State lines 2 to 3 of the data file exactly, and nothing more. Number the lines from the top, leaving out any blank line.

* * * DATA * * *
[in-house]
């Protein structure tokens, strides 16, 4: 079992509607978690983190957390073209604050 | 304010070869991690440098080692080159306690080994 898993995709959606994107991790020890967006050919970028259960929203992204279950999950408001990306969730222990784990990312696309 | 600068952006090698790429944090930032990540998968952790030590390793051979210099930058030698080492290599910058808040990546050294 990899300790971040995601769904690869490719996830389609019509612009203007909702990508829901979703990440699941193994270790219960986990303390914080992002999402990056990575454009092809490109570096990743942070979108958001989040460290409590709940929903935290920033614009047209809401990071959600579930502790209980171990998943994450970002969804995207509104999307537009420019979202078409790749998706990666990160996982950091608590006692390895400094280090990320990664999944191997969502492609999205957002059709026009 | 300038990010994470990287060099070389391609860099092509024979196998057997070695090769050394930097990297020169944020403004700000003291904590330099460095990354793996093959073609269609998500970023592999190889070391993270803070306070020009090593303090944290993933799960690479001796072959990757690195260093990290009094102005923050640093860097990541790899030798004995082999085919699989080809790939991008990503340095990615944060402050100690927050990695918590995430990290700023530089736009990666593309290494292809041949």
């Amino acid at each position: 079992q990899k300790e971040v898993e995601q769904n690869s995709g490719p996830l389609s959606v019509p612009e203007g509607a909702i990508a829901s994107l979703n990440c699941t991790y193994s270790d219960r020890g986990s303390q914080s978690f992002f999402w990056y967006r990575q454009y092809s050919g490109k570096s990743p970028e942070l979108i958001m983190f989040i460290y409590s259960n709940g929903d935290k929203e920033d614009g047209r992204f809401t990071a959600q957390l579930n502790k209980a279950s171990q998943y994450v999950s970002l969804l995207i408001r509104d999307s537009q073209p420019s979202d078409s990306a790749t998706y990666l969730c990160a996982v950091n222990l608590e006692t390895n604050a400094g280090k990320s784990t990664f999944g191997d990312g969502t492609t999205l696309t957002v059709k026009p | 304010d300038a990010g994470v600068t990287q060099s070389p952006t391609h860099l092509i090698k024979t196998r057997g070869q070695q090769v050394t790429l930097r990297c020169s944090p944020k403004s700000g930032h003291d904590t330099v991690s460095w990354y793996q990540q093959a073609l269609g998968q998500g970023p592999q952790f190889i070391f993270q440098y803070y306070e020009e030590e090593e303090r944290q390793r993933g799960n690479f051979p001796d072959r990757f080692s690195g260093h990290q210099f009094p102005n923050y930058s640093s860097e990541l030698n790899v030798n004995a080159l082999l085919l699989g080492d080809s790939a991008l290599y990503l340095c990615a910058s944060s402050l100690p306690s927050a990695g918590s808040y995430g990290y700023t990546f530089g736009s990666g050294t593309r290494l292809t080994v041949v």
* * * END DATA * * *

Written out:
């Protein structure tokens, strides 16, 4: 079992509607978690983190957390073209604050 | 304010070869991690440098080692080159306690080994 898993995709959606994107991790020890967006050919970028259960929203992204279950999950408001990306969730222990784990990312696309 | 600068952006090698790429944090930032990540998968952790030590390793051979210099930058030698080492290599910058808040990546050294 990899300790971040995601769904690869490719996830389609019509612009203007909702990508829901979703990440699941193994270790219960986990303390914080992002999402990056990575454009092809490109570096990743942070979108958001989040460290409590709940929903935290920033614009047209809401990071959600579930502790209980171990998943994450970002969804995207509104999307537009420019979202078409790749998706990666990160996982950091608590006692390895400094280090990320990664999944191997969502492609999205957002059709026009 | 300038990010994470990287060099070389391609860099092509024979196998057997070695090769050394930097990297020169944020403004700000003291904590330099460095990354793996093959073609269609998500970023592999190889070391993270803070306070020009090593303090944290993933799960690479001796072959990757690195260093990290009094102005923050640093860097990541790899030798004995082999085919699989080809790939991008990503340095990615944060402050100690927050990695918590995430990290700023530089736009990666593309290494292809041949």
């Amino acid at each position: 079992q990899k300790e971040v898993e995601q769904n690869s995709g490719p996830l389609s959606v019509p612009e203007g509607a909702i990508a829901s994107l979703n990440c699941t991790y193994s270790d219960r020890g986990s303390q914080s978690f992002f999402w990056y967006r990575q454009y092809s050919g490109k570096s990743p970028e942070l979108i958001m983190f989040i460290y409590s259960n709940g929903d935290k929203e920033d614009g047209r992204f809401t990071a959600q957390l579930n502790k209980a279950s171990q998943y994450v999950s970002l969804l995207i408001r509104d999307s537009q073209p420019s979202d078409s990306a790749t998706y990666l969730c990160a996982v950091n222990l608590e006692t390895n604050a400094g280090k990320s784990t990664f999944g191997d990312g969502t492609t999205l696309t957002v059709k026009p | 304010d300038a990010g994470v600068t990287q060099s070389p952006t391609h860099l092509i090698k024979t196998r057997g070869q070695q090769v050394t790429l930097r990297c020169s944090p944020k403004s700000g930032h003291d904590t330099v991690s460095w990354y793996q990540q093959a073609l269609g998968q998500g970023p592999q952790f190889i070391f993270q440098y803070y306070e020009e030590e090593e303090r944290q390793r993933g799960n690479f051979p001796d072959r990757f080692s690195g260093h990290q210099f009094p102005n923050y930058s640093s860097e990541l030698n790899v030798n004995a080159l082999l085919l699989g080492d080809s790939a991008l290599y990503l340095c990615a910058s944060s402050l100690p306690s927050a990695g918590s808040y995430g990290y700023t990546f530089g736009s990666g050294t593309r290494l292809t080994v041949v």